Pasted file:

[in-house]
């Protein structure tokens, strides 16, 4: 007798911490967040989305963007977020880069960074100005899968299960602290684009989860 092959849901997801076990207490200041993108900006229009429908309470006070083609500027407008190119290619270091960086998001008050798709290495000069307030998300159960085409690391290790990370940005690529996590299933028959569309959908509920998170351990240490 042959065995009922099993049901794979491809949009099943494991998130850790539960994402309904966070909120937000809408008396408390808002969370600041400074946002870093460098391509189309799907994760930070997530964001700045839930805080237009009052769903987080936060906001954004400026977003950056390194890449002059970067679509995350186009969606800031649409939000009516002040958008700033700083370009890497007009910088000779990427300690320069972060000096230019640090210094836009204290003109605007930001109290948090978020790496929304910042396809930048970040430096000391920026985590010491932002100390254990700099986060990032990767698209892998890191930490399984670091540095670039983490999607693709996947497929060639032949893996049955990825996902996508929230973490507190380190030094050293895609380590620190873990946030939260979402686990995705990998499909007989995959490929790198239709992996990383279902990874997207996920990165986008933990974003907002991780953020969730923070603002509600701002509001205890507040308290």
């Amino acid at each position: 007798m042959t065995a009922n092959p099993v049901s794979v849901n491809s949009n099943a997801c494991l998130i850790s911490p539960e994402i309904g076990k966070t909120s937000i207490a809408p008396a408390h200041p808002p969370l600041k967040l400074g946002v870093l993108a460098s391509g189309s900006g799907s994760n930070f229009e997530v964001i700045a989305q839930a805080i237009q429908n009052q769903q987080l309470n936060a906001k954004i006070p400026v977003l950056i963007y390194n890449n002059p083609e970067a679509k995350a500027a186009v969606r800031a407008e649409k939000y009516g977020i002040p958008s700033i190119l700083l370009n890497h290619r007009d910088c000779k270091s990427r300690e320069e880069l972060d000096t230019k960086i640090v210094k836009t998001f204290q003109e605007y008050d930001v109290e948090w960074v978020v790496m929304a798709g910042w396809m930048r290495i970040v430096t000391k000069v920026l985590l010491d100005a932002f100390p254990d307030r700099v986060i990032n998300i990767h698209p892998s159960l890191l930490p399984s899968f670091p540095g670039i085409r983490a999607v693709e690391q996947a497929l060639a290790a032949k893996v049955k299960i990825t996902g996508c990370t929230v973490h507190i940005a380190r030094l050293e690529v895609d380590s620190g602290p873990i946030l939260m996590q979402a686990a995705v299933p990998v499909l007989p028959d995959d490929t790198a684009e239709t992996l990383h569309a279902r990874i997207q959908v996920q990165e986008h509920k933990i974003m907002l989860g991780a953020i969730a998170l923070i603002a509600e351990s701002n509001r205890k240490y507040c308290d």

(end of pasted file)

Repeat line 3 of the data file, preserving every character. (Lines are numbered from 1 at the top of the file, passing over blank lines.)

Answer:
């Amino acid at each position: 007798m042959t065995a009922n092959p099993v049901s794979v849901n491809s949009n099943a997801c494991l998130i850790s911490p539960e994402i309904g076990k966070t909120s937000i207490a809408p008396a408390h200041p808002p969370l600041k967040l400074g946002v870093l993108a460098s391509g189309s900006g799907s994760n930070f229009e997530v964001i700045a989305q839930a805080i237009q429908n009052q769903q987080l309470n936060a906001k954004i006070p400026v977003l950056i963007y390194n890449n002059p083609e970067a679509k995350a500027a186009v969606r800031a407008e649409k939000y009516g977020i002040p958008s700033i190119l700083l370009n890497h290619r007009d910088c000779k270091s990427r300690e320069e880069l972060d000096t230019k960086i640090v210094k836009t998001f204290q003109e605007y008050d930001v109290e948090w960074v978020v790496m929304a798709g910042w396809m930048r290495i970040v430096t000391k000069v920026l985590l010491d100005a932002f100390p254990d307030r700099v986060i990032n998300i990767h698209p892998s159960l890191l930490p399984s899968f670091p540095g670039i085409r983490a999607v693709e690391q996947a497929l060639a290790a032949k893996v049955k299960i990825t996902g996508c990370t929230v973490h507190i940005a380190r030094l050293e690529v895609d380590s620190g602290p873990i946030l939260m996590q979402a686990a995705v299933p990998v499909l007989p028959d995959d490929t790198a684009e239709t992996l990383h569309a279902r990874i997207q959908v996920q990165e986008h509920k933990i974003m907002l989860g991780a953020i969730a998170l923070i603002a509600e351990s701002n509001r205890k240490y507040c308290d």